Steve Rovery (vox/ guitar) expands on the recording process for “Adolescence”: “Engaging in the recording process independently was challenging with limited experience recording ourselves and no ability to support each other on takes. Choosing songs that have been with us for most of our lives helped us channel our energy despite being solo and the fact that they were still relevant 25 years later helped fuel the ferocity of the performance. The toughest challenge was when things that could be a five-minute studio conversation could take three to four days of passing files in order to get things right. And with the obvious inspiration from the Adolescents self-titled album artwork that recently turned 40, why not cover “kids of the black hole?”

Jerred Lazar (guitar/vox), says: “It ticked a lot of boxes for us adding another iconic element to the mix and slipping in the allusion to our younger years all wrapped up in a sarcastic little package. Given the heaviness of the themes within the songs, we wanted to balance it all with a cheeky sort of vibe.”
What others have said about American Television:

“…we definitely need more of American Television making this kind of poignant and pertinent music in the punk realm today.”- Punknews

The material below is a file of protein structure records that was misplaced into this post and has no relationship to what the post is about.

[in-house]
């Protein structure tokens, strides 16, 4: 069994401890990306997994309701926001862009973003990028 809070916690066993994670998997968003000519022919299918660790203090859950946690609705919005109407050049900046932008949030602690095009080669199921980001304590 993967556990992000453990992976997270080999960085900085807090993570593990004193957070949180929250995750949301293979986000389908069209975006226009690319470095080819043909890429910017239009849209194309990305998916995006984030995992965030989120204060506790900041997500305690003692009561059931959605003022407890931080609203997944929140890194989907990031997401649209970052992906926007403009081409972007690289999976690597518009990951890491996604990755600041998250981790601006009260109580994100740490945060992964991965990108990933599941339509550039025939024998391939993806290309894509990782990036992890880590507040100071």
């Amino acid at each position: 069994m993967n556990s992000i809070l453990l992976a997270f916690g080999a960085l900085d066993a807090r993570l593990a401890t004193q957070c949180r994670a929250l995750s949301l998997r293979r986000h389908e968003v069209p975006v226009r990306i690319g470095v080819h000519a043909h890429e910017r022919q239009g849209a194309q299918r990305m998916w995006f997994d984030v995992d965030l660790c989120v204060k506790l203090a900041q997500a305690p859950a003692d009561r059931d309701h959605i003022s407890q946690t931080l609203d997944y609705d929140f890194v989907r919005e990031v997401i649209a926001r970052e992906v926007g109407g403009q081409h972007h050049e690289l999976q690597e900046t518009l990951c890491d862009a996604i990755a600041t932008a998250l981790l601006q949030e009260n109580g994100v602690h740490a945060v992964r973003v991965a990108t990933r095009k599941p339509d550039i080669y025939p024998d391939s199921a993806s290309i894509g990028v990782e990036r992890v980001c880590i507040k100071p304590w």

“Watch It Burn doesn’t let up from start to finish, peppering listeners, with an aggressive and powerful yet bouncy mid-tempo melodic punk record.”- *Keep Track of the Time*

“There are snapping drums, a strong guitar sound, and a sense that this band is giving its all on the recording. To top it off, there is an abundance of energy from start to finish.”- Razorcake

“…hard-edged pop punk, reminding me of a blend of the power of Orange County bands and the melodic sensibility of Teenage Bottlerocket. There’s an aggressive undercurrent in these songs that doesn’t let up – every song has that powerful sound. Yet there’s tons of melody, bunches of bounce.”- Jersey Beat

” ….songs of pure punk rock, apocalyptic sh*t for apocalyptic times. From the opening power chord “Awkward Universe” to the closing, well, power chord of “Great Divide,” the songs of ‘Watch it Burn’ blister forward with all of the energy of a car on fire.”- Mixed Frequencies

“…a melodic punk rock gem that leans on its guitar riffs and rhythms to chug you alongside the fuel-charged vocals …they knock you square in the teeth by singing directly and honestly about a lot of today’s hot button issues. This is an album for the old school, punk rock heart; One designed for (those) who can’t get enough of bands like Face to Face, Millencolin, Pennywise and The Lawrence Arms.”- All Ages Zine

“10 tracks that feel like a molotov cocktail of rad, mixing in elements of ‘The Dopamines, ‘Anti Flag’ and Saves The Day if Chris Conley had spent his youth chugging beer bombs and gurgling gasoline.”- Bloggin Rotten
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Photo: Craig Hall
American Television is:

Steve Rovery – Vox/Guitar

Jerred Lazar – Guitar/Vox

Bryan Flowers – Drums

Edwin Wikfors – Bass